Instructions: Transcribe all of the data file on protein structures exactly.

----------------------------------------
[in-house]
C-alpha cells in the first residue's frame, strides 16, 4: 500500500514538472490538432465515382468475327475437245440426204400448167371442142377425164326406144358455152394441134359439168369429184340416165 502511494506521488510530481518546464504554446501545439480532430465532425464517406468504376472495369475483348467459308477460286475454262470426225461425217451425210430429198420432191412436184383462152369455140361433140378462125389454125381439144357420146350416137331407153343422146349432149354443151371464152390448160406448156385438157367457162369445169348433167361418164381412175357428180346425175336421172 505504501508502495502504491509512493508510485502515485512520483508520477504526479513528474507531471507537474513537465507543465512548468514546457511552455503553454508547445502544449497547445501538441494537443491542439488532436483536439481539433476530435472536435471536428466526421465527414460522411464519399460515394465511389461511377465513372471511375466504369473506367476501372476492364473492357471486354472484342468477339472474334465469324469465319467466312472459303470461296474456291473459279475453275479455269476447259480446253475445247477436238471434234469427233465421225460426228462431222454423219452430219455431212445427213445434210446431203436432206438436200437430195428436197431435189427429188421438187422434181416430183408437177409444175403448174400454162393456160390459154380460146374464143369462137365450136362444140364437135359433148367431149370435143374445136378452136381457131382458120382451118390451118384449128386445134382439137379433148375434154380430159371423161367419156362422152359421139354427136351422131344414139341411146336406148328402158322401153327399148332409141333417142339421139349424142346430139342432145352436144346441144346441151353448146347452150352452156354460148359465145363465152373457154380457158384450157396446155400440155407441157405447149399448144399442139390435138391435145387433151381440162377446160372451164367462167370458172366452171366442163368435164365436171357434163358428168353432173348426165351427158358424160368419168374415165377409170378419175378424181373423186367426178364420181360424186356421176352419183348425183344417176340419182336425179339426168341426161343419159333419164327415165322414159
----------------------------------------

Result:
[in-house]
C-alpha cells in the first residue's frame, strides 16, 4: 500500500514538472490538432465515382468475327475437245440426204400448167371442142377425164326406144358455152394441134359439168369429184340416165 502511494506521488510530481518546464504554446501545439480532430465532425464517406468504376472495369475483348467459308477460286475454262470426225461425217451425210430429198420432191412436184383462152369455140361433140378462125389454125381439144357420146350416137331407153343422146349432149354443151371464152390448160406448156385438157367457162369445169348433167361418164381412175357428180346425175336421172 505504501508502495502504491509512493508510485502515485512520483508520477504526479513528474507531471507537474513537465507543465512548468514546457511552455503553454508547445502544449497547445501538441494537443491542439488532436483536439481539433476530435472536435471536428466526421465527414460522411464519399460515394465511389461511377465513372471511375466504369473506367476501372476492364473492357471486354472484342468477339472474334465469324469465319467466312472459303470461296474456291473459279475453275479455269476447259480446253475445247477436238471434234469427233465421225460426228462431222454423219452430219455431212445427213445434210446431203436432206438436200437430195428436197431435189427429188421438187422434181416430183408437177409444175403448174400454162393456160390459154380460146374464143369462137365450136362444140364437135359433148367431149370435143374445136378452136381457131382458120382451118390451118384449128386445134382439137379433148375434154380430159371423161367419156362422152359421139354427136351422131344414139341411146336406148328402158322401153327399148332409141333417142339421139349424142346430139342432145352436144346441144346441151353448146347452150352452156354460148359465145363465152373457154380457158384450157396446155400440155407441157405447149399448144399442139390435138391435145387433151381440162377446160372451164367462167370458172366452171366442163368435164365436171357434163358428168353432173348426165351427158358424160368419168374415165377409170378419175378424181373423186367426178364420181360424186356421176352419183348425183344417176340419182336425179339426168341426161343419159333419164327415165322414159